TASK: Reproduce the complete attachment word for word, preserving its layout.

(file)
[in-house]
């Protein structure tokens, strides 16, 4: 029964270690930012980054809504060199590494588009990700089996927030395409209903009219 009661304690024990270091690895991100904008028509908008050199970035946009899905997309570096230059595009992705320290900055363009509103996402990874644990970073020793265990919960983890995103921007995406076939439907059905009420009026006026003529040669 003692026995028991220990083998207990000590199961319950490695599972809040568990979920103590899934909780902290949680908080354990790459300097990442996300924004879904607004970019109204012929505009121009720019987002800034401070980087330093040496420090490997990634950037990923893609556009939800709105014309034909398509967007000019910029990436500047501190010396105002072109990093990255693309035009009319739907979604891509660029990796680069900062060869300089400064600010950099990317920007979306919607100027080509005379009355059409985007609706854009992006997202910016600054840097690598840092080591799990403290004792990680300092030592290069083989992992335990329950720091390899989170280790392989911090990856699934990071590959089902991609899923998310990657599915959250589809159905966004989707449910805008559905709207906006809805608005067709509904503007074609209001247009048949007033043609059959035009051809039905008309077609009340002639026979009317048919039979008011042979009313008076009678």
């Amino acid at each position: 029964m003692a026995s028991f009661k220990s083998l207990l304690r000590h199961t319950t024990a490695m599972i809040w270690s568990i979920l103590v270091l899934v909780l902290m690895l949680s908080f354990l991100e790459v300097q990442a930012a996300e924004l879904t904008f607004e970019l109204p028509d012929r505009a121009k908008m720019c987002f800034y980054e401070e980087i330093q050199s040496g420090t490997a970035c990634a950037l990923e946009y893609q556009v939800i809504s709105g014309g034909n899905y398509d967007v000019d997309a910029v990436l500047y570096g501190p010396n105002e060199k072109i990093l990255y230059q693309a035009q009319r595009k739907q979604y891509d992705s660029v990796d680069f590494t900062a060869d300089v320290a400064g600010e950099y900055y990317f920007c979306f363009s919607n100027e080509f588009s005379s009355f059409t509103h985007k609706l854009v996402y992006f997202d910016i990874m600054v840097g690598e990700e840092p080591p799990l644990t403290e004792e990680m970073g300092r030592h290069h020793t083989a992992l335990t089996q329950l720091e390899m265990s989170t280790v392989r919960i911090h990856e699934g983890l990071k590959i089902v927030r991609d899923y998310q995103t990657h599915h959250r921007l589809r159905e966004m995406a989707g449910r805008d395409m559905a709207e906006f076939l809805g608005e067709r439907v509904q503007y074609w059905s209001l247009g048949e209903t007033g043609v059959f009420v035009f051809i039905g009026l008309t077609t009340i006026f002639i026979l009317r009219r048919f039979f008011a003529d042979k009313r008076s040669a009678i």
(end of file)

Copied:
[in-house]
């Protein structure tokens, strides 16, 4: 029964270690930012980054809504060199590494588009990700089996927030395409209903009219 009661304690024990270091690895991100904008028509908008050199970035946009899905997309570096230059595009992705320290900055363009509103996402990874644990970073020793265990919960983890995103921007995406076939439907059905009420009026006026003529040669 003692026995028991220990083998207990000590199961319950490695599972809040568990979920103590899934909780902290949680908080354990790459300097990442996300924004879904607004970019109204012929505009121009720019987002800034401070980087330093040496420090490997990634950037990923893609556009939800709105014309034909398509967007000019910029990436500047501190010396105002072109990093990255693309035009009319739907979604891509660029990796680069900062060869300089400064600010950099990317920007979306919607100027080509005379009355059409985007609706854009992006997202910016600054840097690598840092080591799990403290004792990680300092030592290069083989992992335990329950720091390899989170280790392989911090990856699934990071590959089902991609899923998310990657599915959250589809159905966004989707449910805008559905709207906006809805608005067709509904503007074609209001247009048949007033043609059959035009051809039905008309077609009340002639026979009317048919039979008011042979009313008076009678």
């Amino acid at each position: 029964m003692a026995s028991f009661k220990s083998l207990l304690r000590h199961t319950t024990a490695m599972i809040w270690s568990i979920l103590v270091l899934v909780l902290m690895l949680s908080f354990l991100e790459v300097q990442a930012a996300e924004l879904t904008f607004e970019l109204p028509d012929r505009a121009k908008m720019c987002f800034y980054e401070e980087i330093q050199s040496g420090t490997a970035c990634a950037l990923e946009y893609q556009v939800i809504s709105g014309g034909n899905y398509d967007v000019d997309a910029v990436l500047y570096g501190p010396n105002e060199k072109i990093l990255y230059q693309a035009q009319r595009k739907q979604y891509d992705s660029v990796d680069f590494t900062a060869d300089v320290a400064g600010e950099y900055y990317f920007c979306f363009s919607n100027e080509f588009s005379s009355f059409t509103h985007k609706l854009v996402y992006f997202d910016i990874m600054v840097g690598e990700e840092p080591p799990l644990t403290e004792e990680m970073g300092r030592h290069h020793t083989a992992l335990t089996q329950l720091e390899m265990s989170t280790v392989r919960i911090h990856e699934g983890l990071k590959i089902v927030r991609d899923y998310q995103t990657h599915h959250r921007l589809r159905e966004m995406a989707g449910r805008d395409m559905a709207e906006f076939l809805g608005e067709r439907v509904q503007y074609w059905s209001l247009g048949e209903t007033g043609v059959f009420v035009f051809i039905g009026l008309t077609t009340i006026f002639i026979l009317r009219r048919f039979f008011a003529d042979k009313r008076s040669a009678i």